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Nano electrochemical polishing and pretreatment of biological metal nickel titanium alloy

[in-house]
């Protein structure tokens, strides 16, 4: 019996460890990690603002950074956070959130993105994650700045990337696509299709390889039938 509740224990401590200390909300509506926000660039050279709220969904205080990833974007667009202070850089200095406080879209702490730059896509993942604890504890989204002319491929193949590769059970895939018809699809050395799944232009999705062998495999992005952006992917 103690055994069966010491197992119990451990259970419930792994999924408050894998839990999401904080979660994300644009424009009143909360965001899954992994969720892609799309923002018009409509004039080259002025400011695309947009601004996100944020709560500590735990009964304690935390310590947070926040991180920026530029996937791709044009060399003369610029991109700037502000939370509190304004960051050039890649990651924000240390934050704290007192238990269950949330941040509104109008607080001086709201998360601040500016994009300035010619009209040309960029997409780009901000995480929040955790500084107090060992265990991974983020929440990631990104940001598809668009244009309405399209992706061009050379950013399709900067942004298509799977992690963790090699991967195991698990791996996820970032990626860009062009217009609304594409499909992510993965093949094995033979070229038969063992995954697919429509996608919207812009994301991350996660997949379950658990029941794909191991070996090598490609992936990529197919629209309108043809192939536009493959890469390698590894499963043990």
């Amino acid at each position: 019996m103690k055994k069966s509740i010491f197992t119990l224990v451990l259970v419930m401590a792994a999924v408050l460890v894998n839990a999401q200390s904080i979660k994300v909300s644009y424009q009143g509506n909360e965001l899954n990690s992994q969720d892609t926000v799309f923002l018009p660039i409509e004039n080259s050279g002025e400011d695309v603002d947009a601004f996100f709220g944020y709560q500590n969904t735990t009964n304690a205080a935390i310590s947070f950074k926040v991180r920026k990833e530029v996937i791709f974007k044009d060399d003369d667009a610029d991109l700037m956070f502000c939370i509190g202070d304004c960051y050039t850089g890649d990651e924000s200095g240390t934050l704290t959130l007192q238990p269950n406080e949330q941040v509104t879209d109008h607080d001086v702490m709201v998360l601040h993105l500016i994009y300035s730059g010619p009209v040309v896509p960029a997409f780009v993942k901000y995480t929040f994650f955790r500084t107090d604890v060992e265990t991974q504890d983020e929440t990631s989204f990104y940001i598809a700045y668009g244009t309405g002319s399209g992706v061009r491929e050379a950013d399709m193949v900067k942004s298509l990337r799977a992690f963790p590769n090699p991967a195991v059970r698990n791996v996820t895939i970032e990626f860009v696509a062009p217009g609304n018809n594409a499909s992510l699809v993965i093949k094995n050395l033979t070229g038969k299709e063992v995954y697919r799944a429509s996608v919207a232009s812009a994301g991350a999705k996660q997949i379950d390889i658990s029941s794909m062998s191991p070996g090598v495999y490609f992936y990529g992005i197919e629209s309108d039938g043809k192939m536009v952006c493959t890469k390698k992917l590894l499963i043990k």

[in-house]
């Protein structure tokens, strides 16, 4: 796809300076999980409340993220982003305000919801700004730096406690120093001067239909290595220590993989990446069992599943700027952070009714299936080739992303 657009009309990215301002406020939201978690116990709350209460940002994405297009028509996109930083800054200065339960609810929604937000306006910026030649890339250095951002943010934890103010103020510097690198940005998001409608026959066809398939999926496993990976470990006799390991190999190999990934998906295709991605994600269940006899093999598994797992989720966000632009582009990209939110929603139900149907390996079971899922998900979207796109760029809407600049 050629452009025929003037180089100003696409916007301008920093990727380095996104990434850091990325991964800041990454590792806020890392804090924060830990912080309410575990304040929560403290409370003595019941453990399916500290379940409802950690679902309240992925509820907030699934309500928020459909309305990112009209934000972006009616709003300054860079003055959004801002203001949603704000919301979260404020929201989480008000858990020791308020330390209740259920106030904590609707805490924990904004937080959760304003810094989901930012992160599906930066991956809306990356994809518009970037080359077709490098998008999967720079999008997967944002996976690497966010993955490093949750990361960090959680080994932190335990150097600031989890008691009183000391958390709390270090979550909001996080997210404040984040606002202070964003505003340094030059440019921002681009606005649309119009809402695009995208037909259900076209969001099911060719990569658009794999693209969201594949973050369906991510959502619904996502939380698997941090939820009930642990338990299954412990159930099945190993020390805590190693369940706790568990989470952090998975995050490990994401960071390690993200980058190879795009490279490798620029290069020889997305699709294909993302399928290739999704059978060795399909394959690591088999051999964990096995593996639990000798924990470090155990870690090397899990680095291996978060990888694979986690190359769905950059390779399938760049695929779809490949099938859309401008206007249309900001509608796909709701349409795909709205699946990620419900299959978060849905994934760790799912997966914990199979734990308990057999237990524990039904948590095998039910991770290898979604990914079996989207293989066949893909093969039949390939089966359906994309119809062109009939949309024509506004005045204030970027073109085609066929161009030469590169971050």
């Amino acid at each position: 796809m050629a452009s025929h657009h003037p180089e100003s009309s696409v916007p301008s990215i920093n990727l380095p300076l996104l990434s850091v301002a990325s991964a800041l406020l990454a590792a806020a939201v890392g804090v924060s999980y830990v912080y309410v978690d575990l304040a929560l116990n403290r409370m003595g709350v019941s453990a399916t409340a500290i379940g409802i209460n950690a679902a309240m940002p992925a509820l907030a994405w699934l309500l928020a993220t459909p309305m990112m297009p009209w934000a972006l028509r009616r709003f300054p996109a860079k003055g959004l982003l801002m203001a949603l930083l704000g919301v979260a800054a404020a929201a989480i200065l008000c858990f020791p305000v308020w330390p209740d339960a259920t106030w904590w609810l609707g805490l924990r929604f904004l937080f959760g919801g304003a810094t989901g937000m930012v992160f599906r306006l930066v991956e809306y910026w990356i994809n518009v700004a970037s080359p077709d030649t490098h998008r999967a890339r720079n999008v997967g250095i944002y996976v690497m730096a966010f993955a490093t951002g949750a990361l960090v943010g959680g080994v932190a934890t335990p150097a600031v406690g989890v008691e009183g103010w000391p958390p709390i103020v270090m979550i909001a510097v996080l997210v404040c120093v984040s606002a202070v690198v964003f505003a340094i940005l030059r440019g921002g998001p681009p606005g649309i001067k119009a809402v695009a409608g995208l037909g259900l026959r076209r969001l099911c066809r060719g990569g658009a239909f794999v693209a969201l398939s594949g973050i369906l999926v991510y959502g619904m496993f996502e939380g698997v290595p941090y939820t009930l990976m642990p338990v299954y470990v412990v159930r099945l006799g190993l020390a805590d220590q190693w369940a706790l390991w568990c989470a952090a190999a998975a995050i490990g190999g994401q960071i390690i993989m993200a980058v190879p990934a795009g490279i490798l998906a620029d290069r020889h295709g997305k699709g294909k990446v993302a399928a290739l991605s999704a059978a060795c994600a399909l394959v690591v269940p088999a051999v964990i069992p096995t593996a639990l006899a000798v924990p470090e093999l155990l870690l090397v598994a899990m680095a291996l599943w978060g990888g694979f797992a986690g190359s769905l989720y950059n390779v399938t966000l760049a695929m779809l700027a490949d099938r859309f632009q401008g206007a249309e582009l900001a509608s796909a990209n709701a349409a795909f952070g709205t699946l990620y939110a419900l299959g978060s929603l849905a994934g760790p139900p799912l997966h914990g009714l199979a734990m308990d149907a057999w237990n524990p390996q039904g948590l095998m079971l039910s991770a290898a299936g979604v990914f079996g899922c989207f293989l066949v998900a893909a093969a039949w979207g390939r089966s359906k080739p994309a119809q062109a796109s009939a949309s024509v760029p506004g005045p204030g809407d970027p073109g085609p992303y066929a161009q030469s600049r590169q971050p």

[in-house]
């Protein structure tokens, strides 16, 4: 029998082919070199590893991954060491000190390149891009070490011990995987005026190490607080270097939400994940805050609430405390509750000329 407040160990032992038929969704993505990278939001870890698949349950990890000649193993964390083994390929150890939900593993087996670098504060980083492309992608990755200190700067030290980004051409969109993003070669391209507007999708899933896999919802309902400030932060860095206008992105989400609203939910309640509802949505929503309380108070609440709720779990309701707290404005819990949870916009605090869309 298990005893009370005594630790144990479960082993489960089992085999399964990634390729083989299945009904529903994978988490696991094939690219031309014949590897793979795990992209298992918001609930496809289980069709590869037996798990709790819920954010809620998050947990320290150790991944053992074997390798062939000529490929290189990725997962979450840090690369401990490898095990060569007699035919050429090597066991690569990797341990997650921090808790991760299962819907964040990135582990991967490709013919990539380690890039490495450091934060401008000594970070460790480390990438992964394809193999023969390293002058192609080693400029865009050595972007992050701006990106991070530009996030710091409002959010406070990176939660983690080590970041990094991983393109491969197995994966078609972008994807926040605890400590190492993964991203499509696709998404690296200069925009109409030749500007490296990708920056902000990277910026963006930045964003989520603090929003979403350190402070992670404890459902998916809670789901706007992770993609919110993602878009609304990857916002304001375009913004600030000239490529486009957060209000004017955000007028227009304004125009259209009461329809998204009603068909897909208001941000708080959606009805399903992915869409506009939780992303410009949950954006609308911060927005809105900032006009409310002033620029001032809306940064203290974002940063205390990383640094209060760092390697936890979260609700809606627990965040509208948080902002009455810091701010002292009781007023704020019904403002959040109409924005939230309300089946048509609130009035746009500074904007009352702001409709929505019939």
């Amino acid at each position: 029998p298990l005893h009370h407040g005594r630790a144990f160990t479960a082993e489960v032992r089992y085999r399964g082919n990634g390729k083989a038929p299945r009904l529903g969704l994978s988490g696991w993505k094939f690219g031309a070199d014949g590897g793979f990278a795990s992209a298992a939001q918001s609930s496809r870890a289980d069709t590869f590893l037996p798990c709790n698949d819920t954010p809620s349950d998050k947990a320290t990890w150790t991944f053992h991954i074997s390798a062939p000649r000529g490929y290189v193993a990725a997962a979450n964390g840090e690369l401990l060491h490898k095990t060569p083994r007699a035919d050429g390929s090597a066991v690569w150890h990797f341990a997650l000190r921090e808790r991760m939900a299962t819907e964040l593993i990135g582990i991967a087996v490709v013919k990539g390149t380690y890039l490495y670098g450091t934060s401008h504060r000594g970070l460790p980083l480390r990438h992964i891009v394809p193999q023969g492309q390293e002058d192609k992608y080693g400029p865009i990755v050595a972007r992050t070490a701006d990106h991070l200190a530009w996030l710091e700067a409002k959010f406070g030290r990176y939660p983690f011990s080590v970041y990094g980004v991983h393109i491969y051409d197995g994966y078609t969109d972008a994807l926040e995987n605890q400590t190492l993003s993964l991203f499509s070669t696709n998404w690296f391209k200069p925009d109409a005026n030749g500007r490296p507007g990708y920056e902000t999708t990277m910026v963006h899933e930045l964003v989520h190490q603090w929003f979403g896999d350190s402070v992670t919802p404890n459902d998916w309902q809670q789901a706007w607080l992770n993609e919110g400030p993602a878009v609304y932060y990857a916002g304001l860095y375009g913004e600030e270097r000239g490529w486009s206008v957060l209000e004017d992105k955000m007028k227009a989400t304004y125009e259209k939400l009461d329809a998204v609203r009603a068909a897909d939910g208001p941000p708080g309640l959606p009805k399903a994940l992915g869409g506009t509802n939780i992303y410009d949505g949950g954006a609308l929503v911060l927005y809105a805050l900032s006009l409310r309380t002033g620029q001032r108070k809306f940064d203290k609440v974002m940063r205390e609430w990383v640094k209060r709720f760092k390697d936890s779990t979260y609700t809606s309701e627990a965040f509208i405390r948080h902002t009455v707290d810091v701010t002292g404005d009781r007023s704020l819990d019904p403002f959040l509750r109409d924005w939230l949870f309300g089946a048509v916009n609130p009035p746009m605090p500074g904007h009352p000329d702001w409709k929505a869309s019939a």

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https://www.eduzhai.net Nanoscience and Nanotechnology 2015, 5(2): 36-44 DOI: 10.5923/j.nn.20150502.03 Nanoscale Electrochemical Polishing and Preconditioning of Biometallic Nickel-Titanium Alloys Tarek M. Abdel-Fattah1,*, Jon Derek Loftis1, Anil Mahapatro2 1Applied Research Center, Jefferson National Laboratory, Newport News and Department of Molecular Biology and Chemistry, Christopher Newport University, Newport News, USA 2Department of Biomedical Engineering, Wichita State University, Wichita, KS, USA Abstract Nickel-Titanium is a medical-grade alloy used extensively in medical implants and devices in the biomedical field. Nickel-Titanium was successfully electropolished via an ecologically friendly and biocompatible ionic liquid medium based on Vitamin B4 and resulted in nanosized surface roughness and topography. Voltammetry and chronoamperometry tests determined optimum polishing conditions for the Nickel-Titanium alloy while atomic force microscopy and scanning electron microscopy provided surface morphology comparisons to benchmark success of each electropolishing condition. Energy dispersive X-ray analysis combined with scanning electron microscopy resulted in significantly smoother Nickel-Titanium surfaces for alloy samples tested while indicating that the constituent metals comprising each specimen effectively electropolished at uniform rates. Keywords Electrochemical polishing, Biocompatible treatment, Vitamin B4, Ni-Ti Alloy, Biomedical Alloys 1. Introduction Metal alloys are comprised of two or more of different metals, and these alloys incorporate the physical and chemical properties of all constituent metals in the process of being smelted. Common reasons for combining metals include, modification of melting point, improving thermal or electrical conductivity, increased structural integrity, along with potential benefits of improved tensile and shear strength [1, 2]. Metal alloys have been shown to possess numerous relevant applications in science, especially in the biomedical industry, ranging from prosthetic artificial limb replacements to coronary artery stents and are commonly referred to as biometallic alloys [3, 4]. Examples of prominent biometallic alloys include stainless steel alloys [5], cobalt-chromium alloys [6, 7], and titanium alloys [8-14]. A medical-grade alloy, Nickel-Titanium (Ni-Ti), is the focus of this research endeavor, and has been recently used extensively in medical devices and in the biomedical field as a result of its ferroelastic capacity as an effective shape memory alloy. When in contact with blood, biometallic alloys including Ni-Ti, may trigger a variety of iatrogenic reactions, including surface-mediated thrombosis, complement activation and device-centered infection [15, 16]. A significant body of research clearly demonstrates that in-vivo tissue compatibility may be modified by varying * Corresponding author: fattah@cnu.edu (Tarek M. Abdel-Fattah) Published online at https://www.eduzhai.net Copyright © 2015 Scientific & Academic Publishing. All Rights Reserved surface chemistry and topography as these changes guide alterations in the morphology and the orientation of adhering cells, thus enhancing biocompatibility [16]. Therefore, a variety of surface treatments are commonly performed on medical devices prior to use or implantation to promote and enhance corrosion resistance and biocompatibility [17, 18]. For many years, electrochemical polishing (electropolishing) has been used to smooth conductive surfaces and to perform surface passivation on biomaterials [19-25]. Electropolishing of metals provide long lasting benefits [26-29] for individuals who have undergone surgeries and have received an implant containing biomedical alloys. Some of the benefits of electropolishing include prolonged lifetime of implants and reduced metal release into the bloodstream, both of which protect the longevity of the surgical implant [26-29]. Reports of electropolishing of Ni-Ti usually cite use of acids such as sulfuric acid, nitric acid, phosphoric acid, and other acid-based formulations as the electrolyte in the electrochemical cell [6, 30]. Any residual acid present on the implant could have a detrimental effect on implant-cell interactions. Escalating awareness of these complications in the practical utilization of biometallic alloys in various applications including coronary stents or prosthetic limb replacement, has perpetuated the need for non-acid electrolytes to be used during the electrochemical polishing of metal implants [31, 32]. Thus, electrochemical studies outdating the previous processes of electropolishing via controlled acid corrosion have been gaining significance in recent years [19-25]. In this paper, we report the electrochemical polishing of Ni-Ti in a non-acid based Nanoscience and Nanotechnology 2015, 5(2): 36-44 37 electrolyte to produce nanoscale controlled surfaces. The electropolishing efficiencies of Ni-Ti with a non-acid ionic liquid-based deep eutectic solvent based on vitamin-B4 and ethylene glycol will be demonstrated. Surface characterization will be conducted prior to and after electropolishing treatments to survey the surface roughness and elemental concentrations correlated with electropolishing parameters such as applied current density, voltage, and duration of polishing treatments. 2. Experimental Methods Electrochemical polishing tests were conducted on 5 identical Ni-Ti samples, each with a polishing area of ½ cm2. Electropolishing consisted of acid-free treatments using an ionic liquid prepared from vitamin-B4 (VB4, choline chloride, Acros Organics 99%), and ethylene glycol (EG, Sigma-Aldrich 99.8%); both chemicals were used as-received. The ionic liquid mixture was prepared by stirring the two components together at a molar ratio of 2 ethylene glycol to 1 vitamin-B4 (2EG:1VB4) at 70°C until a homogeneous colorless liquid was formed. Electropolishing was carried out in a standard electrochemical cell with a three electrode system and the ionic liquid (2EG:1VB4) was prepared as the electrochemical polishing medium. Electropolishing procedures consisted of a platinum counter-electrode plate accompanied with a silver wire reference and the Ni-Ti alloy as the working electrode. Electrodes were degreased using deionized water and acetone to preserve the purity of samples during testing. The working electrode was abraded with 150-grit glass paper, rinsed, and dried prior to recording each measurement to ensure reproducible voltammetric results. All trials were performed at 70°C with chronoamperometric tests set to 900 s. Linear sweep voltammetry was utilized to step voltage from 0-8 V to determine an ideal current range for each sample to conduct electrochemical polishing. Chronoamperometry was used to fix the voltage for electrochemistry experimentation; while the charge was optimized to limit undesired variability. Linear sweep voltammetry and chronoamperometry experiments were conducted using a Gamry PCI4-G750 potentiostat and controlled using the accompanying framework and e-chem Analyst (v.5.5) software. Voltammetric experiments were performed at a constant scan rate of 20 mV/s. After electropolishing treatments, surface characterizations were made using Atomic Force Microscopy (AFM), Scanning Electron Microscopy (SEM), and Energy Dispersive X-Ray Spectroscopy (EDX). The surface topography and roughness were analyzed using AFM; or specifically, a Dimension 3100 Digital Instruments manufactured Nanoscope IV Scanning Probe Microscope with software version 6.12 in resonant (tapping) mode. Tapping mode was utilized to determine roughness analyses for the metal alloy sample both prior to and post electropolishing treatments. This study reports root mean square calculations for all roughness average characterizations, such that standard deviation is accounted for in the average statistic provided. In supplemental AFM imagery provided for each section, root mean square data (listed as RMS Rq data in AFM frames) was selected over roughness average data (listed as Ra; below RMS Rq in AFM frames) for its capacity to best summarize the conditions present at the sample surface being characterized. SEM and EDX provided additional characterization for the alloy samples. These tests provided details of surface morphology via SEM and percent composition analyses through EDX before and after electropolishing treatments of Ni-Ti specimens. The imaging mode used to facilitate sweeps from 0-10 keV allowed for detection of all elements included in the EDX library (the library contains all periodic table elements). All SEM imagery in this study was recorded at 25 kV with listed magnification settings and representative scale. EDX was utilized to survey and report % composition of the alloy surveyed to supplement scanning electron microscope (SEM) imagery recorded before and after each treatment via a JEOL JSM 6060 LV equipped with WINEDS High Performance X-Ray Micro-Analysis software. 3. Results and Discussion The Ni-Ti sample surfaces were characteristic of effective electrochemical pretreatment (ECPT), and were successfully electropolished using a non-acid ionic liquid (2EG:1VB4). Visual observations of surface-treated sample areas presented a shiny surface with increased optical reflectivity and a smoother appearance and feel as compared to untreated sample area (Figure 1). Ni-Ti samples observed in the process of linear sweep voltammetry were stepped from 0-8 V at 70ºC while the current ranged from 0-0.146 A/cm2 with an initial peak observed at 0.019 A/cm2 at 0.076 V (Figure 2). Ni-Ti samples exposed a point of inflection at 3 V allowing for a necessary diversion from the usual optimum settings for chronoamperometry at the trough following the first major peak in the linear sweep voltammogram. The trough after the first peak at 1.5 V yielded a current density of 0 A/cm2 as suggested in the linear sweep voltammogram (Figure 2). The relatively low current density below 0.020 A/cm2 before 3.5 V shown in voltammograms for Ni-Ti (Figure 2), were a direct result of the passivation of a surface film present on the metal surface comprised primarily of carbon and silicon (Table 1). This surface film caused the Ni-Ti alloy to appear slightly blue in color, but this layer is ultimately removed as the EDX material composition of silicon elements present in the alloy declined from 0.14±0.04% to 0.02±0.01% after electrochemical treatments (Table 1). The third major EDX component of the Ni-Ti alloy was revealed to be carbon, which was ultimately diminished in concentration from 5.66±0.51% to 4.77±0.46% for an overall 0.89% difference in alloy 38 Tarek M. Abdel-Fattah et al.: Nanoscale Electrochemical Polishing and Preconditioning of Biometallic Nickel-Titanium Alloys composition (Table 1), indicating nickel and titanium concentrations were virtually the same after polishing. With the surface film largely removed prior to chronoamperometry, instead of the 1.5 V setting, the point of inflection present at 3 V was selected from the linear sweep voltammogram for Ni-Ti (Figure 2) to run chronoamperometry (Figure 3). The continuation of the Ni-Ti voltammogram revealed that it could be polished at higher voltages, but with the caveat of additional pitting at the metal surface due to exponentially higher current densities (Figure 2). In the chronoamperogram displayed (Figure 3), Ni-Ti is revealed to range from 0-0.023 A/cm2 yielding a relatively smooth and even electropolishing rate of 41.889 µg/s throughout the duration of the 900 s experiment. This recorded rate was a result of electropolishing of Ni-Ti with a mass difference of 0.0377 g achieved by calculating the difference between the 0.148 g specimen weight recorded prior to polishing and the 0.111 g weight recorded after treatment with the ionic liquid eutectic solvent. This mass transform is comparable with roughness calculations recorded for Ni-Ti before and after polishing recorded via AFM. Ni-Ti metal alloy samples were received with an average roughness calculated via the root mean square method of 226.21 nm (Figure 3). It can be noted that a slight blue surface coating existed on the shape-memory alloy prior to polishing, and this may contribute to some of the observed roughness. The pre-electropolishing roughness for three-dimensional topography is nearly outside of the measurable z-axis range (>1.5 µm) for the silicon tip oscillating on the cantilever of the AFM in tapping mode (Figure 4). Regardless, this film and surface is etched away with the ionic liquid eutectic mixture yielding final roughness of 9.277 nm with some intermittent peaks remaining in the three-dimensional topography of the metal surface (Figure 5). SEM reveals diminishing of surface roughness, which supports similar observations and data obtained from AFM (Figure 6). EDX analysis revealed sample elemental composition typical of Ni-Ti after treatments (Figure 7; Table 1). Therefore, electropolishing using 2EG:1VB4 did not significantly change the elemental composition of the Ni-Ti sample while reducing the surface roughness. The use of a non-acid electropolishing medium and biomedically compatible solutions such as VB4 would be less likely to be hazardous to patients, and less harmful to the environment as compared with currently used industrial acid electrolytes [19-25]. The unique shape-memory effect, coupled with enhanced biocompatibility makes Ni-Ti especially useful for implantation, but Ni-Ti alloys containing high-concentrations of nickel (>50%) can have a large number of nickel ions dissolved out during controlled corrosion using caustic acid electrolytes; even after implantation. In body fluids containing chlorine ions, point corrosion-resistance is less than satisfactory, potentially triggering larger chronic negative responses from the host, including sensitization, teratogenicity, and even carcinogenic change [9]. However, electropolishing using this non-acidic electrolyte 2EG:1VB4 methodology, minimal loss of nickel ions are dissolved out of the metal during controlled corrosion (Table 1), while the same cannot be said for alternative caustic electrolytes such as hydrofluoric acid, nitric acid, or phosphoric acid. This ideally should make the Ni-Ti samples polished this way more biocompatible. It is possible that surface modification via plasma electrolytic oxidation or coating TiO2 onto the alloy surfaces could also improve biocompatibility of Ni-Ti [10]. As an added benefit, this non-acid electropolishing method does not incur nearly as much surface pitting or the require the expensive cost of hydrogen degassing to remove hydrogen ion contamination typical of metals treated using phosphoric or hydrofluoric acid electropolishing methods [19, 25]. Additionally, the 2EG:1VB4 ionic liquid provides the added benefit of being recyclable for reuse with Ni-Ti [19]. Element Ni Ti C Al O Si Table 1. EDX % composition for Ni-Ti before and after electropolishing treatments Before Treatment After Treatment Normalized Wt. % Element Normalized Wt. % 51.24 +/-0.40 Ni 51.65 +/-0.38 42.06 +/-0.24 Ti 42.66 +/-0.23 5.66 +/-0.51 C 4.77 +/-0.46 0.48 +/-0.05 Al 0.48 +/-0.05 0.43 +/-0.05 O 0.43 +/-0.00 0.14 +/-0.04 Si 0.02 +/-0.01 Difference -0.41 -0.60 0.89 0.00 0.00 0.12 Nanoscience and Nanotechnology 2015, 5(2): 36-44 39 (a) (b) Figure 1. Photograph of Ni-Ti sample depicting separate regions (a) before electropolishing and (b) after electropolishing Figure 2. Linear sweep voltammetry scan for a Ni-Ti sample at a scan rate of 20 mV/s. The dashed line indicates the ideal voltage (3 V) utilized for chronoamperometry experiment Figure 3. Chronoamperometry scan (15 min) for a Ni-Ti sample carried out at 3 V and 70ºC with the current ranging from 0-0.147 A/cm2 40 Tarek M. Abdel-Fattah et al.: Nanoscale Electrochemical Polishing and Preconditioning of Biometallic Nickel-Titanium Alloys Figure 4. AFM images of a Ni-Ti sample in 2D (top) and 3D (bottom) prior to electropolishing treatments Nanoscience and Nanotechnology 2015, 5(2): 36-44 41 Figure 5. AFM images of a Ni-Ti sample in 2D (top) and 3D (bottom) after electropolishing treatments 42 Tarek M. Abdel-Fattah et al.: Nanoscale Electrochemical Polishing and Preconditioning of Biometallic Nickel-Titanium Alloys Figure 6. SEM image Ni-Ti alloy before (top) and after (bottom) electropolishing with the ionic liquid Nanoscience and Nanotechnology 2015, 5(2): 36-44 43 Figure 7. EDX data for Ni-Ti prior to (top) and post-electropolishing (bottom) 4. Conclusions In this study, we demonstrated an ECPT of medical-grade Ni-Ti surfaces using 2EG:1VB4 as an electropolishing medium. Surface roughness of the ECPT of Ni-Ti using the ionic liquid resulted in surface roughness of the specimen being significantly reduced from 64.4 nm to 11.4 nm without significantly altering the alloy elemental composition. This study provides an electrochemical polishing pretreatment method to effectively control the relative smoothness of Ni-Ti implants at the nanoscale (less than 20 nm) which could offer many potential biomedical applications including controlling cell interactions at biointerfaces. A.A. Ayon and C.M. Agrawal, Langmuir, 22, 901, (2006). [4] J.P. Collier, M.B. Mayor, I.R. Williams and V.A. Surprenant, Clin. Orthop., 311, 91, (1995). [5] T. M. Abdel-Fattah, D. Loftis, and A. Mahapatro, J. Biomed. Nanotechnol. 7, 794 (2011). [6] E. Thiruppathi, M.K. Larson and G. Mani, Langmuir 31, 358, (2015). [7] T.M. Abdel-Fattah, J.D. Loftis and A. Mahapatro, J. Surf. Inter. Mat. (in revision) (2015). [8] L. Petrini and F. Migliavacca, Journal of Metallurgy, (2011). [9] J. Huang, J. Wang, X. Su, W. Hao, T. Wang, Y. Xia, G. Da and Y. Fan, Journal of Nanomaterials, 7, (2012). ACKNOWLEDGMENTS The authors would like to gratefully acknowledge the financial support from NSF award number: 0959807. [10] Z. 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